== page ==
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The Independent Critic

Frida Kahlo (Archival)
Carla Gutierrez
Rated R
87 Mins.
Amazon Prime Video

 Movie Review: Frida 
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It could, I suppose, be argued that we already know all there is to know about Frida Kahlo. Easily one of the past century's most recognizable names in art, Kahlo's life has already been explored in a variety of ways from the 2002 Oscar-winning flick starring Salma Hayek to a 2020 feature doc and a 2021 docu-series. Yet, I'm nearly ready to proclaim that Carla Gutierrez's Amazon Studios release may very well be the definitive work for one of history's most well-known women, controversial and glorious as she was known to be. 

Gutierrez's Frida vibrantly and powerfully and tenderly captures the complexity of the disabled queer artist whose work continues to transfix art lovers nationwide even as Frida the person remains an oft-misunderstood and sugar-coated human being. Gutierrez's approach to storytelling is unique - it will work for some while others may find it amplifies an already amplified artist. Gutierrez has unearthed Kahlo's own words from diaries, interviews, letters, and more and allowed it to manifest as a narration that companions the film (brought to life by actors representing Kahlo, her two-time husband Diego Rivera, and other key figures). While documentaries tend to defer to talking head interviews, Frida animates Kahlo's life quite beautifully with visual imagery of photographs, archival footage, and brilliantly rendered animations of Kahlo's paintings that kept me mesmerized from beginning to end.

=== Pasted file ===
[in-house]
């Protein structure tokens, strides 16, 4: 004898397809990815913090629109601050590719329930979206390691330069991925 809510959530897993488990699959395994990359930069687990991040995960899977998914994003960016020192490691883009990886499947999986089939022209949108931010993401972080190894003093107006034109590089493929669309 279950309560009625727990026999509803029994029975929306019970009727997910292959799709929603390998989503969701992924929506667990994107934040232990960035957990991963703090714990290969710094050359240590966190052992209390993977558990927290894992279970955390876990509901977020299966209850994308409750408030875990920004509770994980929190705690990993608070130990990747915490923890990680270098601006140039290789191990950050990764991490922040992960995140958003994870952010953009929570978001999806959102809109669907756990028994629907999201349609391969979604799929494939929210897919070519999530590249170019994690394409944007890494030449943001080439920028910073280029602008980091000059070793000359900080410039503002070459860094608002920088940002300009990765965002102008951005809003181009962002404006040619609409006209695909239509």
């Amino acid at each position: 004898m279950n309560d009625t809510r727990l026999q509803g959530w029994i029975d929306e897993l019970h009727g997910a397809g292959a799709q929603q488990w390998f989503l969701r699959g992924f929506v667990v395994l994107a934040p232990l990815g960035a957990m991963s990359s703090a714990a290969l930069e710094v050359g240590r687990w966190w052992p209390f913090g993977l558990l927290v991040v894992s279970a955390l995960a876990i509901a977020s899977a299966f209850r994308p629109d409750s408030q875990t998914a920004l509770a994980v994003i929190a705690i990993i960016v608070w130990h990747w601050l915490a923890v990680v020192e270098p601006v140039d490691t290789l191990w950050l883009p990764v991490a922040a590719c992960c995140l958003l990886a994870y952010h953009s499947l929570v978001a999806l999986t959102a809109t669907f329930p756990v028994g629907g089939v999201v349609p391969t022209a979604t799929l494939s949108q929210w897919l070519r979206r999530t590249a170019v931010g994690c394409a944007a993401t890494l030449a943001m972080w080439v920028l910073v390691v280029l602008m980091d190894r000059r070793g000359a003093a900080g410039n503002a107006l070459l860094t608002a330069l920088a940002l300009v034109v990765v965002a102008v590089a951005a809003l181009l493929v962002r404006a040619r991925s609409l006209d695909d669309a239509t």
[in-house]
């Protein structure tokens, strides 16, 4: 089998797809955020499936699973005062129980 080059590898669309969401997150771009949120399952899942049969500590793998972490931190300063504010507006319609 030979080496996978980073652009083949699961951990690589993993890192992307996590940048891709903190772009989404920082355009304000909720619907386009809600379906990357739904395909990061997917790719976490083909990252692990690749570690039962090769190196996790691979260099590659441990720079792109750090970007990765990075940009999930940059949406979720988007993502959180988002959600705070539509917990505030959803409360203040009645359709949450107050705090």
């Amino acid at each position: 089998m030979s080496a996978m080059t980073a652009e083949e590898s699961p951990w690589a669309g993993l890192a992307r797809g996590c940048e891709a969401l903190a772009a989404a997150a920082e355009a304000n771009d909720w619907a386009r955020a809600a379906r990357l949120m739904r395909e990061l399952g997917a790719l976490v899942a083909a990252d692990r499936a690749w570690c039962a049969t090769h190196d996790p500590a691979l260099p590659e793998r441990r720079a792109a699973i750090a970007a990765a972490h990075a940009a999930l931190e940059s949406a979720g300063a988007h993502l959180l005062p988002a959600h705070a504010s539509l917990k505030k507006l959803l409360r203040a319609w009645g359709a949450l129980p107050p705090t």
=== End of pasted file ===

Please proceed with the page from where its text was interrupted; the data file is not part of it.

At times, truthfully, the animation becomes a bit much as it seems to dominate the artist. However, it's purpose is clear and often remarkably effective. 

Frida captures the fullness of Kahlo and not just the pop culture icon we find on walls and billboards and weird products everywhere. The real Kahlo is more complex and Frida invites us to see her frustrations with being a Mexican artist whose work was often misunderstood in other parts of the world, a female artist in a male-dominated world, and an incredibly sexual human being in an increasingly disabled body and identifying with a queerness in a world not quite ready for it. 

Gutierrez allows Kahlo to peacefully exist within her identities - I will confess some dismay that the possibility of her having been born with spina bifida wasn't more fully explored, however, it's also known Kahlo had multiple other health issues and the spina bifida has never been confirmed. 

Frida is an emotionally resonant film as much as it is visually mesmerizing. Gutierrez brings to life Kahlo's episodes of intense grief and how her chronic illnesses impacted her daily life and her art. It isn't portrayed histrionically. It's portrayed as part of the identity that brought to life her works. 

Just as vividly, Gutierrez captures Kahlo's increasing disdain for the United States and France and the roles she was forced to portray to live as an artist. The film also captures her necessity as she aged and became more disabled to use her talent to pay her medical bills and often her practitioners directly. 

Remarkable in a myriad of ways and never less than captivating, Frida is a complex portrayal of a complex woman whose life we think we already know. Frida proves we don't yet will very much want to do so. As the closing credits were rolling, I found myself already climbing down the internet rabbit hole further exploring Kahlo's life. 

Frida arrives on Amazon's Prime Video on March 15th. 

Written by Richard Propes
The Independent Critic